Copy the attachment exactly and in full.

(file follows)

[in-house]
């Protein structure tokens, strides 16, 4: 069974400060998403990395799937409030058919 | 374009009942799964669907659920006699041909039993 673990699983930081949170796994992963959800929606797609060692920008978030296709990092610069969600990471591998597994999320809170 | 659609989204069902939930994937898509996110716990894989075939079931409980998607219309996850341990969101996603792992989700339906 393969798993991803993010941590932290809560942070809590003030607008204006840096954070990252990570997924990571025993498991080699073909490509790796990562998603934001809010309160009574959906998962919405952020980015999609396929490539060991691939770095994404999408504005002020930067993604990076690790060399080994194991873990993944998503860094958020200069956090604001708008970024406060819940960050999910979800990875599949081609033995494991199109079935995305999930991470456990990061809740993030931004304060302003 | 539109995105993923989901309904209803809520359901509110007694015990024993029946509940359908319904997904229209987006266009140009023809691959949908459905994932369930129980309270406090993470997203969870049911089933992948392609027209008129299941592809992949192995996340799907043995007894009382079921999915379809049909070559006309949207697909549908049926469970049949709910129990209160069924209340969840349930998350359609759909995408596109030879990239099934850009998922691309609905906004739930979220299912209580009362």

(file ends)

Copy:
[in-house]
């Protein structure tokens, strides 16, 4: 069974400060998403990395799937409030058919 | 374009009942799964669907659920006699041909039993 673990699983930081949170796994992963959800929606797609060692920008978030296709990092610069969600990471591998597994999320809170 | 659609989204069902939930994937898509996110716990894989075939079931409980998607219309996850341990969101996603792992989700339906 393969798993991803993010941590932290809560942070809590003030607008204006840096954070990252990570997924990571025993498991080699073909490509790796990562998603934001809010309160009574959906998962919405952020980015999609396929490539060991691939770095994404999408504005002020930067993604990076690790060399080994194991873990993944998503860094958020200069956090604001708008970024406060819940960050999910979800990875599949081609033995494991199109079935995305999930991470456990990061809740993030931004304060302003 | 539109995105993923989901309904209803809520359901509110007694015990024993029946509940359908319904997904229209987006266009140009023809691959949908459905994932369930129980309270406090993470997203969870049911089933992948392609027209008129299941592809992949192995996340799907043995007894009382079921999915379809049909070559006309949207697909549908049926469970049949709910129990209160069924209340969840349930998350359609759909995408596109030879990239099934850009998922691309609905906004739930979220299912209580009362």